I think the use of an unreliable narrator is a pretty interesting way to tell a story. So I wanted to have a think about what kinds of unreliable narrators exist, to see if I could get my head around how to use them. It made me realise there are two different types of unreliable narrator:
Number one: The character who knows they are a liar
Number two: The character who doesn’t realise they lie
Aren’t stories the best? There really is an endless supply of possibilities within stories, and I find that pretty damn exciting!
Spoilers ahead for: The Dark Knight / The Hounded by Simon Butters
Above: totally random photo I took. No relevance to this topic whatsoever....
I love watching movies and TV shows and then figuring out what makes them work so well as stories, in order to transfer those ideas across to novels.
One place where I feel like I've learned an insane amount about stories in general is through this youtube channel: LESSONS FROM THE SCREENPLAY.
The guy who runs this channel, Michael, provides his viewers with extremely thoughtful lessons on how to make great stories, teaching directly from existing screenplays. (Obviously movies and books are different mediums, but there is so much to learn from film and TV storytelling that can be utilised when you write fiction).
Something Michael said during a recent lesson (which can be viewed here), which is based off the movie: Girl with a Dragon Tattoo, really stuck with me. So I decided to write it down here before I totally forget I ever heard it at all.... because that's how I roll apparently.
Ta Prohm, an overgrown temple near Siem Reap in Cambodia, is truly a strange and magical place. Walking around this crumbling place under the (slightly) cooler forest canopy was one of my most favourite memories from our Cambodia trip. You may recognise this temple from the Lara Croft: Tomb Raider movie.
After the fall of the Khmer Empire Ta Prohm was abandoned for centuries, and the jungle basically took it back. Now you can see massive twisted roots growing over the whole thing, and instead of cutting the forest away, the authorities left the temple as is. We visited a few other temples in this same style (overgrown) so I have included some pictures of those as well.
Last weekend I attended a YA workshop with excellent YA author, Vikki Wakefield, who lives in my city (or, like, near it or whatever.)
It was REALLY interesting.
And I'm not going to write out everything I learned (because that seems a bit unfair for a teacher to realise her lesson plan is making its way onto the internet), but it did make me think about a few things, and I wanted to record those ideas so I won't forget them.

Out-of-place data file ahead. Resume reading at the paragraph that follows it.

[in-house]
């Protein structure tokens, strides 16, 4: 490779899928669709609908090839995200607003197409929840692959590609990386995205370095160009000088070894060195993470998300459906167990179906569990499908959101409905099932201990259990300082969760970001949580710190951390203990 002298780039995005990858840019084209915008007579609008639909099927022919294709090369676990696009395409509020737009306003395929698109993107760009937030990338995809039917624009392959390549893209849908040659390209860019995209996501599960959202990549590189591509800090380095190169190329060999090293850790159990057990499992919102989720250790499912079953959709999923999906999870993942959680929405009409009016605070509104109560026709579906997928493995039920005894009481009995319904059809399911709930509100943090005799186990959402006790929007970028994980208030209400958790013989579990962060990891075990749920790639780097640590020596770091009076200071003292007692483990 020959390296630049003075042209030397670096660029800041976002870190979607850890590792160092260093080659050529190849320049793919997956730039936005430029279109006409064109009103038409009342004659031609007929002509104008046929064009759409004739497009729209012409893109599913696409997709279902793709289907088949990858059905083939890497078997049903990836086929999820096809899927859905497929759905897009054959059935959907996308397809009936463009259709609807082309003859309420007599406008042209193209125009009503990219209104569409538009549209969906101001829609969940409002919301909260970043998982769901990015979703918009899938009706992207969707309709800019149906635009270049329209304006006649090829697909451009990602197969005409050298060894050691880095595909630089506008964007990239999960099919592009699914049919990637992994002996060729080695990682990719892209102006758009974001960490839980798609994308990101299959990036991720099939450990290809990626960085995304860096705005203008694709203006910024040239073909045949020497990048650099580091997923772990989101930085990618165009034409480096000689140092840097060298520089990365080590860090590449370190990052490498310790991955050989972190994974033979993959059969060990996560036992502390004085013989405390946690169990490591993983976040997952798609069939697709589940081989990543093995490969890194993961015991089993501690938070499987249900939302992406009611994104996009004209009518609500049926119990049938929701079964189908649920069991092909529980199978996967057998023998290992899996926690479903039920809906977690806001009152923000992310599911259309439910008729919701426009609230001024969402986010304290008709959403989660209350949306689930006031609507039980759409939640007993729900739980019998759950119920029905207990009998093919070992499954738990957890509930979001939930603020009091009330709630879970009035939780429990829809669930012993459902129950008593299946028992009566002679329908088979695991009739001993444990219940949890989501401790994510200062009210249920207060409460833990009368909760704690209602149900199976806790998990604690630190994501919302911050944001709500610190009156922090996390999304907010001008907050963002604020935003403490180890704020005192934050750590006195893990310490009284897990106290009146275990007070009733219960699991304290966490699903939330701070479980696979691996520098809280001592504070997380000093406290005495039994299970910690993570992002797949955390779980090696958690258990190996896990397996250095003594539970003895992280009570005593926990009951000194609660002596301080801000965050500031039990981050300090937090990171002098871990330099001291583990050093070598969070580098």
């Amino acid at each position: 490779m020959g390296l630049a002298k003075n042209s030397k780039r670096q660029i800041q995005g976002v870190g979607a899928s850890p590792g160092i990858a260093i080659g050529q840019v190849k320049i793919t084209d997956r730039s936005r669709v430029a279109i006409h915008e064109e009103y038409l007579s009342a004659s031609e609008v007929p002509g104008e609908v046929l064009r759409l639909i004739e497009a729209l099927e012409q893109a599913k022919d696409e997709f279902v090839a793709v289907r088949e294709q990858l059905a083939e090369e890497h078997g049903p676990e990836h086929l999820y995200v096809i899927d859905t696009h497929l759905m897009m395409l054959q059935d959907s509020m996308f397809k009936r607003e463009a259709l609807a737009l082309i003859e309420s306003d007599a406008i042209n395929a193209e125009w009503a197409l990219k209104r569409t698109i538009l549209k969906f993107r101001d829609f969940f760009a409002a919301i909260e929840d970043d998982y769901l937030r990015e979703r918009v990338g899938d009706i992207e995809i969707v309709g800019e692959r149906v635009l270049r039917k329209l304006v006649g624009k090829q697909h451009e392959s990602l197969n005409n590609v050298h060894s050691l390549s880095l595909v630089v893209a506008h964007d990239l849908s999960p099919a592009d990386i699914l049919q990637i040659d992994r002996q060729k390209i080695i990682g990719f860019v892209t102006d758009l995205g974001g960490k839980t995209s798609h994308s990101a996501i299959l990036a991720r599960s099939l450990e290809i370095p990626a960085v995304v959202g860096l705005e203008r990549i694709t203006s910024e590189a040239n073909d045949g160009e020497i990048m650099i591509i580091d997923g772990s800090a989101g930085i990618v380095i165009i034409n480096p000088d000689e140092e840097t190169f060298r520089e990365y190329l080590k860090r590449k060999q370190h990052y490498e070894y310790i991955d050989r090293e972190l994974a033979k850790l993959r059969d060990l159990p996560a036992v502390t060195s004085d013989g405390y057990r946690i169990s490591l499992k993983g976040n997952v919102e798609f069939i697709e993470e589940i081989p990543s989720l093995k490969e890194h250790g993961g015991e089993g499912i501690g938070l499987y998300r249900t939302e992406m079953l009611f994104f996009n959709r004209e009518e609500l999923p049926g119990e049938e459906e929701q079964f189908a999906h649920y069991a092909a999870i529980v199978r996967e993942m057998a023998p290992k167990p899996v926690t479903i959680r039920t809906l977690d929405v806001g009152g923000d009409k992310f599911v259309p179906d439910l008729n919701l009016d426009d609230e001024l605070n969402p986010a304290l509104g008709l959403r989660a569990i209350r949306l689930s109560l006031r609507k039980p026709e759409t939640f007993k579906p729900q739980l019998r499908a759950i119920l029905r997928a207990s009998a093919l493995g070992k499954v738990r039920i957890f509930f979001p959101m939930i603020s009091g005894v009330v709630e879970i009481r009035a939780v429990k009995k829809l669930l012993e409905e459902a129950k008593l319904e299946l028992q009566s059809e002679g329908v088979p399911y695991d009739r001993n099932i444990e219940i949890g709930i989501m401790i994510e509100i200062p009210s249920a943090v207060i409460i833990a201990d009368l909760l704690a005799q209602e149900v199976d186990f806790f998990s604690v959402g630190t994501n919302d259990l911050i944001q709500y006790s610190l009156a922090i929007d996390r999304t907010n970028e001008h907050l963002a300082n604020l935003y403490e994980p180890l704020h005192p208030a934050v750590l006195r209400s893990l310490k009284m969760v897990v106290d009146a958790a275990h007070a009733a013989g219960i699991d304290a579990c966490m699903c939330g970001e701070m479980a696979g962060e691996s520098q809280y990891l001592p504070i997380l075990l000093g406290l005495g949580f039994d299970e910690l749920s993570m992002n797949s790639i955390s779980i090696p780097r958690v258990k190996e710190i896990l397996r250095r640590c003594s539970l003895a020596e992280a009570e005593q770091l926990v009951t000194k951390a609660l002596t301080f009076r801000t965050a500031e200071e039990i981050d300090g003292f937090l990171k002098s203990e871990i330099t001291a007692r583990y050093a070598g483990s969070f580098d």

So this is kind of a continuation of my past post about mind boggling mysteries, simply because this new post is also based on the same movie, Korean film 'Helpless', which taught me quite a lot about storytelling, and was really a bit of a landmark game changer for me.
To carry on from my last post, the second thing this movie showed me, was that a satisfying conclusion can be created using emotion.
But let's start at the beginning.
So a lot of people may not agree with me on this one, as I know the Scandinavian detective dramas (and their English /NZ /American counterparts) are very popular, but for me, no matter how totally great the set up for these mini-dramas are, the pay off never seems to satisfy.
Today I wanted to try and figure out why I feel that way...
January was the month of waiting. Waiting seems to be a large part of a writer’s life. I think I am getting used to it, but I’d be lying if I said I didn’t check my email a hundred thousand billion times a day. I try not to, but I can’t help it. Waiting is better than not waiting though, because of course waiting means you have some projects or opportunities out there. And that is always a good thing, no matter how it all pans out in the end. So most likely I will continue to wait throughout February as well, and perhaps even a bit of March too. I think I’m getting rather good at it. :)